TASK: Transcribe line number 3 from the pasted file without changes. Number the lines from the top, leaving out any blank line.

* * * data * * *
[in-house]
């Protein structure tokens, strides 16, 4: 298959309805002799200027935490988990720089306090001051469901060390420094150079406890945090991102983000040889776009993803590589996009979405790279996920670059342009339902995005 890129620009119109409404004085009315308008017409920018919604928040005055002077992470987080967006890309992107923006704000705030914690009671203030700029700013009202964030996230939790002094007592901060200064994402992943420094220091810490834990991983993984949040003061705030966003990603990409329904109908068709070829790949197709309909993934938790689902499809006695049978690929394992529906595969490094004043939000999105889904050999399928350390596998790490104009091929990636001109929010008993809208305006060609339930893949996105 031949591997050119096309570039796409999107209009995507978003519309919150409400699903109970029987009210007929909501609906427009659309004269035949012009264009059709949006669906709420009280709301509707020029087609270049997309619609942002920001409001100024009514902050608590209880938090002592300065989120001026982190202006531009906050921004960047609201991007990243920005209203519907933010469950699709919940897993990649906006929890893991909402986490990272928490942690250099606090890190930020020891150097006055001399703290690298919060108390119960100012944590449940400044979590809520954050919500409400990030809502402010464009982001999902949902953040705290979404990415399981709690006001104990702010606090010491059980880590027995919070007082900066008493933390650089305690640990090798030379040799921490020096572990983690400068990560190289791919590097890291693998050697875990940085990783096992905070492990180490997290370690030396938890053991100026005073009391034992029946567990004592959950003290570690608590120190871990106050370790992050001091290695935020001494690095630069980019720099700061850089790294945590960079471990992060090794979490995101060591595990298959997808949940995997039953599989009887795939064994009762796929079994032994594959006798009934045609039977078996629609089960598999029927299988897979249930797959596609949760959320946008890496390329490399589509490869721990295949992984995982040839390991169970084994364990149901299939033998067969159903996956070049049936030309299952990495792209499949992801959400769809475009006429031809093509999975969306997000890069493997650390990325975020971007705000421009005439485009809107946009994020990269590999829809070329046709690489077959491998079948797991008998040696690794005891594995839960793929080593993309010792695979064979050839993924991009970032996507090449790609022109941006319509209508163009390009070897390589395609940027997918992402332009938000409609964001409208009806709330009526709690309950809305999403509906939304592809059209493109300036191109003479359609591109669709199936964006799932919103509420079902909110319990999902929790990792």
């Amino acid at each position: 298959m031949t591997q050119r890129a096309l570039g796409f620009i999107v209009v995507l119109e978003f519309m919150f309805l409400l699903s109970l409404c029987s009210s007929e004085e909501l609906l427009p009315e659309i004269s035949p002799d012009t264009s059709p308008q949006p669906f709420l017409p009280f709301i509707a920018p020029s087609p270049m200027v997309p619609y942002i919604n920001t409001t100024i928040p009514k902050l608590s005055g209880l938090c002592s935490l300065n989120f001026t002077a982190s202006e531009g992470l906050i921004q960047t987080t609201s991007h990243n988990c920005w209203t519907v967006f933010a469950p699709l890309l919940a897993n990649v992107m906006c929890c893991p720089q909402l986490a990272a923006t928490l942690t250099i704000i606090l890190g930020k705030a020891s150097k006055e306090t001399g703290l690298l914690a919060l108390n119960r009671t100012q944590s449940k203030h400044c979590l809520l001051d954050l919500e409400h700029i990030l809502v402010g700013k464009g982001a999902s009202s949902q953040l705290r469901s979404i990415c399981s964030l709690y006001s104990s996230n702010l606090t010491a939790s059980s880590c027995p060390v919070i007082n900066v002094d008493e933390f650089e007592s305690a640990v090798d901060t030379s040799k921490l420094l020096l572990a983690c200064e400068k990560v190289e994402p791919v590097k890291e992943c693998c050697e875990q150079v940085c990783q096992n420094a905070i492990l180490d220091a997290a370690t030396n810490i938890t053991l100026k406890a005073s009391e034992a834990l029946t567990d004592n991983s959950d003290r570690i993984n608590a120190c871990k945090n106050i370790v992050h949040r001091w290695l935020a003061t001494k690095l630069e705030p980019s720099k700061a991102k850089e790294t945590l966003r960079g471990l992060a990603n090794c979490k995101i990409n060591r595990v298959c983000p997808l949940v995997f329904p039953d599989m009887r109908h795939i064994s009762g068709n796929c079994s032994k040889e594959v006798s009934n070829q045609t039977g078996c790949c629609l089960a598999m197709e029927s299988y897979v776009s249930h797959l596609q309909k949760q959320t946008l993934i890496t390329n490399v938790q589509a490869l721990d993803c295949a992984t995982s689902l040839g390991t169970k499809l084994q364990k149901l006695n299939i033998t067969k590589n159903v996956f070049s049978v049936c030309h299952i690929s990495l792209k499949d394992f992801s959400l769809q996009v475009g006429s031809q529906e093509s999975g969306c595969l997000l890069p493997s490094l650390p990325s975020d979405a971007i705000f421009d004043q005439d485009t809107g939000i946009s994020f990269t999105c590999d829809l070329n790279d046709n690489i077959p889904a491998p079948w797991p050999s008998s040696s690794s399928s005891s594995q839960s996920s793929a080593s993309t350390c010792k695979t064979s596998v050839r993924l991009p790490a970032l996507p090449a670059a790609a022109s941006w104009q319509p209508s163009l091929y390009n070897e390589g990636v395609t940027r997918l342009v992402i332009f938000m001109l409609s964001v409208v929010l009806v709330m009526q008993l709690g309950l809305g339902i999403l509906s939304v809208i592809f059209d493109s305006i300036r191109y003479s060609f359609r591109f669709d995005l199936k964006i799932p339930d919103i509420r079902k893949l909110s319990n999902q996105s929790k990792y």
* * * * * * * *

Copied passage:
């Amino acid at each position: 298959m031949t591997q050119r890129a096309l570039g796409f620009i999107v209009v995507l119109e978003f519309m919150f309805l409400l699903s109970l409404c029987s009210s007929e004085e909501l609906l427009p009315e659309i004269s035949p002799d012009t264009s059709p308008q949006p669906f709420l017409p009280f709301i509707a920018p020029s087609p270049m200027v997309p619609y942002i919604n920001t409001t100024i928040p009514k902050l608590s005055g209880l938090c002592s935490l300065n989120f001026t002077a982190s202006e531009g992470l906050i921004q960047t987080t609201s991007h990243n988990c920005w209203t519907v967006f933010a469950p699709l890309l919940a897993n990649v992107m906006c929890c893991p720089q909402l986490a990272a923006t928490l942690t250099i704000i606090l890190g930020k705030a020891s150097k006055e306090t001399g703290l690298l914690a919060l108390n119960r009671t100012q944590s449940k203030h400044c979590l809520l001051d954050l919500e409400h700029i990030l809502v402010g700013k464009g982001a999902s009202s949902q953040l705290r469901s979404i990415c399981s964030l709690y006001s104990s996230n702010l606090t010491a939790s059980s880590c027995p060390v919070i007082n900066v002094d008493e933390f650089e007592s305690a640990v090798d901060t030379s040799k921490l420094l020096l572990a983690c200064e400068k990560v190289e994402p791919v590097k890291e992943c693998c050697e875990q150079v940085c990783q096992n420094a905070i492990l180490d220091a997290a370690t030396n810490i938890t053991l100026k406890a005073s009391e034992a834990l029946t567990d004592n991983s959950d003290r570690i993984n608590a120190c871990k945090n106050i370790v992050h949040r001091w290695l935020a003061t001494k690095l630069e705030p980019s720099k700061a991102k850089e790294t945590l966003r960079g471990l992060a990603n090794c979490k995101i990409n060591r595990v298959c983000p997808l949940v995997f329904p039953d599989m009887r109908h795939i064994s009762g068709n796929c079994s032994k040889e594959v006798s009934n070829q045609t039977g078996c790949c629609l089960a598999m197709e029927s299988y897979v776009s249930h797959l596609q309909k949760q959320t946008l993934i890496t390329n490399v938790q589509a490869l721990d993803c295949a992984t995982s689902l040839g390991t169970k499809l084994q364990k149901l006695n299939i033998t067969k590589n159903v996956f070049s049978v049936c030309h299952i690929s990495l792209k499949d394992f992801s959400l769809q996009v475009g006429s031809q529906e093509s999975g969306c595969l997000l890069p493997s490094l650390p990325s975020d979405a971007i705000f421009d004043q005439d485009t809107g939000i946009s994020f990269t999105c590999d829809l070329n790279d046709n690489i077959p889904a491998p079948w797991p050999s008998s040696s690794s399928s005891s594995q839960s996920s793929a080593s993309t350390c010792k695979t064979s596998v050839r993924l991009p790490a970032l996507p090449a670059a790609a022109s941006w104009q319509p209508s163009l091929y390009n070897e390589g990636v395609t940027r997918l342009v992402i332009f938000m001109l409609s964001v409208v929010l009806v709330m009526q008993l709690g309950l809305g339902i999403l509906s939304v809208i592809f059209d493109s305006i300036r191109y003479s060609f359609r591109f669709d995005l199936k964006i799932p339930d919103i509420r079902k893949l909110s319990n999902q996105s929790k990792y």